Spiders[edit]

A fishing spider with two limbs missing

Under natural conditions, orb-weaving spiders (Argiope spp.) undergo autotomy if they are stung in a leg by wasps or bees. Under experimental conditions, when spiders are injected in the leg with bee or wasp venom, they shed this appendage. But, if they are injected with only saline, they rarely autotomize the leg, indicating it is not the physical injection or the ingress of fluid per se that causes autotomy. In addition, spiders injected with venom components which cause injected humans to report pain (serotonin, histamine, phospholipase A2 and melittin) autotomize the leg, but if the injections contain venom components which do not cause pain to humans, autotomy does not occur.[34]

Bees[edit]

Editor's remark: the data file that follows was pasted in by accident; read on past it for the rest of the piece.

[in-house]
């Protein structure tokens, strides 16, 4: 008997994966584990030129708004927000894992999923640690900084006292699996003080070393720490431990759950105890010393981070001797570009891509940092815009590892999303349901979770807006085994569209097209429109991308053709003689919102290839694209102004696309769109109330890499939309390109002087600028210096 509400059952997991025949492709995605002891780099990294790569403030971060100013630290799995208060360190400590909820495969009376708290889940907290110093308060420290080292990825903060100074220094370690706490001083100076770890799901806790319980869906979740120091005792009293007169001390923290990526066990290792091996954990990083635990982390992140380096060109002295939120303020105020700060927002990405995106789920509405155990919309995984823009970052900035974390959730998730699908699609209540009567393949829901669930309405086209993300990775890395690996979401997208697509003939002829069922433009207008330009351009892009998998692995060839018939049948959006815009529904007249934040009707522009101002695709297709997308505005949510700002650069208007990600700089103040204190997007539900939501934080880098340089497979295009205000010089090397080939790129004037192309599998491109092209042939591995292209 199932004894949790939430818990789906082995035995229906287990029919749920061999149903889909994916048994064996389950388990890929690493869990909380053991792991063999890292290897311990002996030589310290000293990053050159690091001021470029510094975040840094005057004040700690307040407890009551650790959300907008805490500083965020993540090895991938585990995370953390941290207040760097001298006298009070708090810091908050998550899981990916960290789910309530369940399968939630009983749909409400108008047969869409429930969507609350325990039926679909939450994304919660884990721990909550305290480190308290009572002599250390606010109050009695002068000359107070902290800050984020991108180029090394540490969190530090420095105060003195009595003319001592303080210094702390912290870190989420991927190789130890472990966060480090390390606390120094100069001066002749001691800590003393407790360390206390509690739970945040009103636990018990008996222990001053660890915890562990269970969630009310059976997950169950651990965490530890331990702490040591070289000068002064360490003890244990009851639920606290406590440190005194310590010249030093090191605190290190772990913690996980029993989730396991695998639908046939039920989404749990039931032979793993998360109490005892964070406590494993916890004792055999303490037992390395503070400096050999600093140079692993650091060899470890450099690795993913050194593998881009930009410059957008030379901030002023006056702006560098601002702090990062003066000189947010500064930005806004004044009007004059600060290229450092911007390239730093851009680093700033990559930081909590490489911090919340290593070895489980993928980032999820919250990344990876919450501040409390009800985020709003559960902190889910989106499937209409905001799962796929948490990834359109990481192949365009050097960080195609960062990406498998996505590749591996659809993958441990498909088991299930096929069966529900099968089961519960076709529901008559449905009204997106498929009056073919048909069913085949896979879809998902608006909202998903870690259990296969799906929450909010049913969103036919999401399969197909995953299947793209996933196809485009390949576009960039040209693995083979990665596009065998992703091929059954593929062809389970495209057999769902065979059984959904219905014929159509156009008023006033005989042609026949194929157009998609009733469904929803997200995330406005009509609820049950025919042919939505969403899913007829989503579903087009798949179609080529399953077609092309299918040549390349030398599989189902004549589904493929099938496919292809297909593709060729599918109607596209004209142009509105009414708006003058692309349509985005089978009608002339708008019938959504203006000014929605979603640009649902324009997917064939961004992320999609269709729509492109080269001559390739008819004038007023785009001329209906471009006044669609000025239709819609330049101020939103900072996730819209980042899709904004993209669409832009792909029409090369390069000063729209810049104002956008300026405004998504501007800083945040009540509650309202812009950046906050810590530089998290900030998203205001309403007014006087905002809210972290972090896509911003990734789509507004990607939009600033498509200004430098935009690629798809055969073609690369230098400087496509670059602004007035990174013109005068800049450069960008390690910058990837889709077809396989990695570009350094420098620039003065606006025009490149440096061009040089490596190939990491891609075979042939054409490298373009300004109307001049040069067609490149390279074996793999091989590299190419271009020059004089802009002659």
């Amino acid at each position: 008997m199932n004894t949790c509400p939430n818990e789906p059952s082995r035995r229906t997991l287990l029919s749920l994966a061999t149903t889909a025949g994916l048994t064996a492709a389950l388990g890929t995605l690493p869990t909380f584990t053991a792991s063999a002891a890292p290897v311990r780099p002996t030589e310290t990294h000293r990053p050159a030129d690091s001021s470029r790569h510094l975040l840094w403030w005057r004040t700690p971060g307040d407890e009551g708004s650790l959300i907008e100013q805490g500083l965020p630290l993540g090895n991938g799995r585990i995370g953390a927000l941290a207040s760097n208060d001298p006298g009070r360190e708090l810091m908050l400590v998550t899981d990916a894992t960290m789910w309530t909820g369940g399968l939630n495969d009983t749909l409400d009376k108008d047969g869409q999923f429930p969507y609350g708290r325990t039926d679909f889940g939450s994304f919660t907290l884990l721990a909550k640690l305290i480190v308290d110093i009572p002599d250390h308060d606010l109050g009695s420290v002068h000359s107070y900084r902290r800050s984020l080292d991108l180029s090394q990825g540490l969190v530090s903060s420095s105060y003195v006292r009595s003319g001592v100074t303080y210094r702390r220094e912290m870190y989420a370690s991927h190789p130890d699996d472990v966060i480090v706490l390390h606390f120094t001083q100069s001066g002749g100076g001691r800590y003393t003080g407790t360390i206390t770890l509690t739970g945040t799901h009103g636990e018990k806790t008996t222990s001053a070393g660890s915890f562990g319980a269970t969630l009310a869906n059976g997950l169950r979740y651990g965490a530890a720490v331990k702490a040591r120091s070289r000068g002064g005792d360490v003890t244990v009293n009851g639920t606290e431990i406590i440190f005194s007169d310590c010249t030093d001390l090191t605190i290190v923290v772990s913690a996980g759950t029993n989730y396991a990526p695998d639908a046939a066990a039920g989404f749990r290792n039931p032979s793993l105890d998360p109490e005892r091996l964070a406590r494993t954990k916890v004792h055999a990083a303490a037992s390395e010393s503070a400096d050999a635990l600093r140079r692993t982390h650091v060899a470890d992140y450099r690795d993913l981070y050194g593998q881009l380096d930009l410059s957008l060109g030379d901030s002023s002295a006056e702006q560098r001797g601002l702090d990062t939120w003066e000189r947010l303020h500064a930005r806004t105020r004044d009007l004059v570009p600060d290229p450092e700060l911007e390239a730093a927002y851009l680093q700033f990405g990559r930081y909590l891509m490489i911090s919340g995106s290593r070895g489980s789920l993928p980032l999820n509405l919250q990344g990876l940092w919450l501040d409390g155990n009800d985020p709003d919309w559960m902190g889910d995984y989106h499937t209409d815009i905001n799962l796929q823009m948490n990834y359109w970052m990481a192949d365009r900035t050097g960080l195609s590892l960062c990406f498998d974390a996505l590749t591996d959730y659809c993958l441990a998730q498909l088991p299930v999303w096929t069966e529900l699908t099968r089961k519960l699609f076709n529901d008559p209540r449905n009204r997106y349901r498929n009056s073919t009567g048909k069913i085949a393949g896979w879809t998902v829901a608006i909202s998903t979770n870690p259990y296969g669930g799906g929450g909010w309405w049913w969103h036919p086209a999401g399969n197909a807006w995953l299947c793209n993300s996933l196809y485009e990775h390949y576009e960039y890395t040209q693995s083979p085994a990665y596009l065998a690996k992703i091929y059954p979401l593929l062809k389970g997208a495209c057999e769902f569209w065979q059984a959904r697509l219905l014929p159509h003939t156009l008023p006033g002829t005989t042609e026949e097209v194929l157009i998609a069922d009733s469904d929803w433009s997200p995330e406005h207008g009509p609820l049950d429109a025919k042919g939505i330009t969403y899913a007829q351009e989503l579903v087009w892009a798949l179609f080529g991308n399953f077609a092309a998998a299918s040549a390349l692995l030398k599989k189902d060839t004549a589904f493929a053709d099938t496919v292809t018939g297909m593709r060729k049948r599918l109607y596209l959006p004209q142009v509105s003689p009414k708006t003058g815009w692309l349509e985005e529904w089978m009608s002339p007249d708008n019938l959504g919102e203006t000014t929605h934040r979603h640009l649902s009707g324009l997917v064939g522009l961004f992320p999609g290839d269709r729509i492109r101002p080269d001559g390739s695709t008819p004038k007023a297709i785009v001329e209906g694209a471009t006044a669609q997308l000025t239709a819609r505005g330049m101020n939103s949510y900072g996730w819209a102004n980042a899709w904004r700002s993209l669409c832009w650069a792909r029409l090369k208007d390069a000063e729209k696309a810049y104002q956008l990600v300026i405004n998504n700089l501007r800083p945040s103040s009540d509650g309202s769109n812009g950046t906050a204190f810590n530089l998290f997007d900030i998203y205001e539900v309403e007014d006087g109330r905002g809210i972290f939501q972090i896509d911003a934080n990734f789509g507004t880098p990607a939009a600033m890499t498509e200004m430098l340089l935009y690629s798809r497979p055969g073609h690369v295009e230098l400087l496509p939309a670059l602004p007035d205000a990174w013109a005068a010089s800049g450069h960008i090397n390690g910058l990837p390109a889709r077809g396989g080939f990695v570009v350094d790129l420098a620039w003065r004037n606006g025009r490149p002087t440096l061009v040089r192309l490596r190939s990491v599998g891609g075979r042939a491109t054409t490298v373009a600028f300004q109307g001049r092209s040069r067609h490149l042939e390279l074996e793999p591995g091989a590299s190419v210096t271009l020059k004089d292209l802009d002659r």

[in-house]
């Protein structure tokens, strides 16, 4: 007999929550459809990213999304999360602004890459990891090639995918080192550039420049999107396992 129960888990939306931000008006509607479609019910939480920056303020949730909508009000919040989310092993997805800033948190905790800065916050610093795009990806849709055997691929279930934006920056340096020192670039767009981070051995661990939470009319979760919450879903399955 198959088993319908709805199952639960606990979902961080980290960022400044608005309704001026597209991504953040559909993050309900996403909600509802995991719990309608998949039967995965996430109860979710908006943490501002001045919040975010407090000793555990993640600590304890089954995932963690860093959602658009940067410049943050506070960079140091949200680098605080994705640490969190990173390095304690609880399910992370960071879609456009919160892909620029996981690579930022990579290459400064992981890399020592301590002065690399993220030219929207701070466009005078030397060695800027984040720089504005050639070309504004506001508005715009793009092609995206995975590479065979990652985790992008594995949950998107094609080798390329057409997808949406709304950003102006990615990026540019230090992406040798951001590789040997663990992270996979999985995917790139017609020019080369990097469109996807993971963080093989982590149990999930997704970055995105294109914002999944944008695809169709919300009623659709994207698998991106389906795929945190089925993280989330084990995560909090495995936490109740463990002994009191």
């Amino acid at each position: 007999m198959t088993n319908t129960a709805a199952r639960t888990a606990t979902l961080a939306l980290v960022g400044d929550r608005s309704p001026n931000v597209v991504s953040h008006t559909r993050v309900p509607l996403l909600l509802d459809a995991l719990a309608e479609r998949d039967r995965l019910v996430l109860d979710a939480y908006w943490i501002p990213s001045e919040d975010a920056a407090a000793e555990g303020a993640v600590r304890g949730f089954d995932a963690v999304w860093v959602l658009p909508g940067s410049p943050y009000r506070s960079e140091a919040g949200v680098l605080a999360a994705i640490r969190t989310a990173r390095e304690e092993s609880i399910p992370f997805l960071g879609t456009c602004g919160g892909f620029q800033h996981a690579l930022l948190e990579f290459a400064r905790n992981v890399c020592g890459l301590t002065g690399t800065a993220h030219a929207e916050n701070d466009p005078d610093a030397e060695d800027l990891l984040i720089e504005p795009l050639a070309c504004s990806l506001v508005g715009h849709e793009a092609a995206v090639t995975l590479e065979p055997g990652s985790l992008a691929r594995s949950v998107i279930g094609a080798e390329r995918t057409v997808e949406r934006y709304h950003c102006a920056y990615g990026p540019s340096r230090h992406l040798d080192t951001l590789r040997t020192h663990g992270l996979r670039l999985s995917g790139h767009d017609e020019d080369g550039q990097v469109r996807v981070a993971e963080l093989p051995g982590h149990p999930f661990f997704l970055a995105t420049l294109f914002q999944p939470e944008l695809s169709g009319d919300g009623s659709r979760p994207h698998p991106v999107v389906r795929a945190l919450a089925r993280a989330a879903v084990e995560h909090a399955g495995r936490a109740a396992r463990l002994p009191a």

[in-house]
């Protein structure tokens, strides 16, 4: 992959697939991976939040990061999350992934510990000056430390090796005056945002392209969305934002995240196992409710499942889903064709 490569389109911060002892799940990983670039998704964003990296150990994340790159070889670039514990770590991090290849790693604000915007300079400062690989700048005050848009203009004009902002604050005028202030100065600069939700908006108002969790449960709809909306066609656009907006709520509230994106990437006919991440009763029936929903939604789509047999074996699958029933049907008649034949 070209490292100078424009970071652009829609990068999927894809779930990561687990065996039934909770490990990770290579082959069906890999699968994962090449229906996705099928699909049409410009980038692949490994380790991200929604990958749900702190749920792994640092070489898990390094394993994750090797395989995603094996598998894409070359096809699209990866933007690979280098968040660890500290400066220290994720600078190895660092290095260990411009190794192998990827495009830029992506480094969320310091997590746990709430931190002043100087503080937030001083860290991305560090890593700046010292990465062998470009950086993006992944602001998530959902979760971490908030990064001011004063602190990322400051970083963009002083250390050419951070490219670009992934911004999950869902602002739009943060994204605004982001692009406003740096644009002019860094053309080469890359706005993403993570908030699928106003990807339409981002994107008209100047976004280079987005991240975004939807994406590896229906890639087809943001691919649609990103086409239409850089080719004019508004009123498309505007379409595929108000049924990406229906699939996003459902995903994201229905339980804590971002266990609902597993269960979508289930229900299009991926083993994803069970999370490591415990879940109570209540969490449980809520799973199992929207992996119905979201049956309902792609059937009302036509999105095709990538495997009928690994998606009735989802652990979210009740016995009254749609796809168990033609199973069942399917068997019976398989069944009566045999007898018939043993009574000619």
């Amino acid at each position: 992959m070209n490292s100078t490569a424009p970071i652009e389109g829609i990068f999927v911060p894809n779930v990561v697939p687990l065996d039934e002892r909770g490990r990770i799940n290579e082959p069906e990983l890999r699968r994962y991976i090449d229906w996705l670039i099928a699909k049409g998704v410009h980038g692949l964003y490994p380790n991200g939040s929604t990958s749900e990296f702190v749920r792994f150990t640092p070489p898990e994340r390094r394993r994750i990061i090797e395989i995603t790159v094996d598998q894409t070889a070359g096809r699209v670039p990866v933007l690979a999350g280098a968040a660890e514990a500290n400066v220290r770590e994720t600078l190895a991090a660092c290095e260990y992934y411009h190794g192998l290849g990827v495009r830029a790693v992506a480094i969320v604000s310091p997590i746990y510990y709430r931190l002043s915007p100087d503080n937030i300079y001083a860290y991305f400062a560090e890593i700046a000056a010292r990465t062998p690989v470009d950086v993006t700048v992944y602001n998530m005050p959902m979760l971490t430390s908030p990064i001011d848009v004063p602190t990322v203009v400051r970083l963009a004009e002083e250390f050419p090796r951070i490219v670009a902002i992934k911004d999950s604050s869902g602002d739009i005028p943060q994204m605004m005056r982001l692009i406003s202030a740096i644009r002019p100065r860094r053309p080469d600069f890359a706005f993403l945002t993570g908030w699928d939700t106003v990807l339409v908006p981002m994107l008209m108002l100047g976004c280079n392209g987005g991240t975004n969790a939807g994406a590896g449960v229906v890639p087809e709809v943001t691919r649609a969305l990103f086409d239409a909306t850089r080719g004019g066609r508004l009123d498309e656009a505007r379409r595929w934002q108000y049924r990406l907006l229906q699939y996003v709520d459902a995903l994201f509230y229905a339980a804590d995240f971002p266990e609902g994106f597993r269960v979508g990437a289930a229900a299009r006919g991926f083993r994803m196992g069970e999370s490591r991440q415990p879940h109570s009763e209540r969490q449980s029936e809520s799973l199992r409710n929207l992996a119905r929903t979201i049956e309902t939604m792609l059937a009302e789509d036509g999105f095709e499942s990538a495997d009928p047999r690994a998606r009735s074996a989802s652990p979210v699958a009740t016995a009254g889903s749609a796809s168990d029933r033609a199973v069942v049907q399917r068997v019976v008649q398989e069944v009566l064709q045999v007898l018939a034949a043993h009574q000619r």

Sometimes when honey bees (genus Apis) sting a victim, the barbed stinger remains embedded. As the bee tears itself loose, the stinger takes with it the entire distal segment of the bee's abdomen, along with a nerve ganglion, various muscles, a venom sac, and the end of the bee's digestive tract.[35][36] This massive abdominal rupture kills the bee.[37] Although it is widely believed that a worker honey bee can sting only once, this is a partial misconception: although the stinger is barbed so that it lodges in the victim's skin, tearing loose from the bee's abdomen and leading to its death, this only happens if the skin of the victim is sufficiently thick, such as a mammal's.[38] The sting of a queen honey bee has no barbs, however, and does not autotomize.[39] All species of true honey bees have this form of stinger autotomy. No other stinging insect, including the yellowjacket wasp and the Mexican honey wasp, have the sting apparatus modified this way, though they may have barbed stings.